Richard Carlson

United States of America


Richard “Dick” Carlson was an acknowledged leader in the development of aviation technology for 50 years. In a lifetime of technical achievement, few people have impacted the aerospace technology field in the triad of industry, government, and academia as Dick Carlson. His personal contributions to the field of rotorcraft technology have greatly advanced and benefited the domestic and international Vertical Take-Off and Landing (VTOL) community. His mentorship had a great impact on a legion of practicing engineers and aviation professionals.

Born in Preston, Idaho, Dick Carlson graduated from the University of Washington. After completing Naval service, he gained his initial experience in fixed-wing engineering at Convair and Douglas Aircraft, and in exploratory research at NASA Ames working in the 12-ft pressure tunnel. In 1950, he joined Hiller Aircraft Corp., rising from a structures engineer to manager of the Aerostructures Dept. from 1956 to 1964. Concurrently, he attended Stanford University and received his Ph.D. in Engineering Mechanics in 1960. The genesis of his deep involvement with rotary-wing aircraft was at Hiller. He was instrumental in providing technology and design contributions to a generation of helicopters, particularly in the early application of composite structures, and in developing unique aircraft configurations (such as tilting thrusters).

In 1964, he joined Lockheed-California Co. in Burbank where he served as an advanced design division engineer, responsible for aerodynamics, dynamics, structures, and weights development analyses for the AH-56 Cheyenne compound helicopter. While continuing to encourage development and use of composites in VTOL aircraft, Dr. Carlson was assigned by Lockheed to support ongoing fixed-wing projects (C-5A wing problems, L-1011 empennage, and SST development), and as a consultant to the Advanced Development Projects (ADP) activity.

He also served as a Lecturer at Stanford University from 1958 into the 1970s, as he commuted from Southern California during his Lockheed years. There he developed and taught a full helicopter curriculum at the undergraduate and graduate levels. These courses covered VTOL aerodynamics, dynamics, aeroelasticity, and design.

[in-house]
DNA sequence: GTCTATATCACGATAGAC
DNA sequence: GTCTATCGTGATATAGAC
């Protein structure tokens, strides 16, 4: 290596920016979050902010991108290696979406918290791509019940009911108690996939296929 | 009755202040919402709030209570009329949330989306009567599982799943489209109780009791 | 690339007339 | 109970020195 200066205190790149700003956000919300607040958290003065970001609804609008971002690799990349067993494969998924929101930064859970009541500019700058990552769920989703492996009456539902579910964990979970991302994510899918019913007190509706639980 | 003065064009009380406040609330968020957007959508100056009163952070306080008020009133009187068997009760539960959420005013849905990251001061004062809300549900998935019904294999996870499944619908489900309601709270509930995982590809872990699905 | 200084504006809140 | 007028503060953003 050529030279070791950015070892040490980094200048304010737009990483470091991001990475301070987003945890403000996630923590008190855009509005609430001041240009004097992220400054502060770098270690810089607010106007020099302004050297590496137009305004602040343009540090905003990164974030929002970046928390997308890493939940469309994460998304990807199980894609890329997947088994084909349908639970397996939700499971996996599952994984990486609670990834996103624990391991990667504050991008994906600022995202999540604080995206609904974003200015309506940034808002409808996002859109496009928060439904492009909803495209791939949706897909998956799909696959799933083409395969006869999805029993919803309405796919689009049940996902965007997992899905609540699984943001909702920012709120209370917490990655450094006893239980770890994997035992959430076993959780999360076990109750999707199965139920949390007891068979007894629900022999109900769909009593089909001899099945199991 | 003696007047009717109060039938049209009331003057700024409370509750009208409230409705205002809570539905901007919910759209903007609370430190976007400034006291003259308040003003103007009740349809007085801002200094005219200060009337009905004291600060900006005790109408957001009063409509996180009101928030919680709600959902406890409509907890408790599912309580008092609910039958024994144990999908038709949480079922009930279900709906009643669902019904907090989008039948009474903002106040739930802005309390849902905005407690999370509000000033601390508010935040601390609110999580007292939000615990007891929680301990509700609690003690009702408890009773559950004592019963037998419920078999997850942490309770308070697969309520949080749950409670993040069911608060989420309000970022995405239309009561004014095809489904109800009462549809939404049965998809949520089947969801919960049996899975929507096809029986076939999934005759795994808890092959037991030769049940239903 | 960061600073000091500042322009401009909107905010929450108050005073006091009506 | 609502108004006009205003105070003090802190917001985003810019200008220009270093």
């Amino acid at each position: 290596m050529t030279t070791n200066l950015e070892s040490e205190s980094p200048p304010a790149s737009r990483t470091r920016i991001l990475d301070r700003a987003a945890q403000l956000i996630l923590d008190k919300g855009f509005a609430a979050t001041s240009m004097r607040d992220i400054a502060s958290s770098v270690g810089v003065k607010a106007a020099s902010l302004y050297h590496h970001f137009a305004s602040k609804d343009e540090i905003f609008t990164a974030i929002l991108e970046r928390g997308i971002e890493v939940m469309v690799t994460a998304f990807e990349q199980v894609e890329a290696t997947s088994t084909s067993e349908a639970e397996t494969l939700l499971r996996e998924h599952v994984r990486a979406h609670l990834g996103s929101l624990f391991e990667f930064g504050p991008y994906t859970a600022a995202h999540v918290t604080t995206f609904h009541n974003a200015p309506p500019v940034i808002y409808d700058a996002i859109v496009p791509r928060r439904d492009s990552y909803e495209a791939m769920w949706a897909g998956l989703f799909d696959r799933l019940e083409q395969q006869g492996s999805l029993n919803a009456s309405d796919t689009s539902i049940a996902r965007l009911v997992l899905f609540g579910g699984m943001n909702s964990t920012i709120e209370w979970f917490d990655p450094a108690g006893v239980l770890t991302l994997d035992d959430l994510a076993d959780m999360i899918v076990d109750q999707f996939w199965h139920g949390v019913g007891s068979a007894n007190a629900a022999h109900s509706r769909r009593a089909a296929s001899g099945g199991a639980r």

Leaving industry, Dr. Carlson went to work for the US Army at NASA Ames Research Center in 1972. Beginning as chief of the Advanced Systems Research Office, he rose to the position of Director of US Army Air Mobility Research and Development Laboratories in 1976, managing all rotorcraft research activities for the Army. He was a leader and a force behind such technology development programs as the Advanced Digital-Optical Control System, Advanced Rotorcraft Transmission, and the Advanced Composite Airframe Program.

His personal expertise and successful guidance of the research and development program for the XV-15 Tilt Rotor program is in no small part the foundation of the V-22 Osprey, a third type of VTOL aircraft (after the helicopter and jet lift) to attain production status. Dr. Carlson retired from the Government in 1995 but continued his professional career serving as an Army Emeritus volunteer and as a Designated Engineering Representative (Structural) for the FAA (since 1952) until his death.

Dr. Carlson has a Presidential Rank Meritorious Executive Award and received three Army Meritorious Civilian Service Awards. He is an author of 25 technical papers on circular frames, helicopter rotor blade structural analysis, and the application of composite material to rotorcraft structures. He is also an Honorary Fellow of the American Helicopter Society and is a recipient of its Alexander Klemin Award for notable achievement in the advancement of rotary-wing aeronautics, it's Paul E. Haueter Award for significant contributions to the development of VTOL aircraft other than helicopters and its Alexander Nikolsky Lectureship Award.  He received the Nikolsky Lectureship award for his lecture "Helicopter Performance – Transportation's Latest Chromosome." He was a Fellow of the American Institute for Aeronautics and Astronautics (AIAA), a Fellow of the British Royal Aeronautical Society, a member of the Swedish Society of Aeronautics and Astronautics, and a member of the National Academy of Engineering. He also served with distinction as a member of the original W-76, AIA, Committee on Commercial Aircraft Fatigue Strength Certification, the AIAA Technical Committee for VTOL Aircraft Design, the AHS Technical Council, the AGARD Structures and Materials Panel, and as a three-term appointee to the Congressional Advisory Committee on Aeronautics.

AHS Update: Vertiflite Fall 2004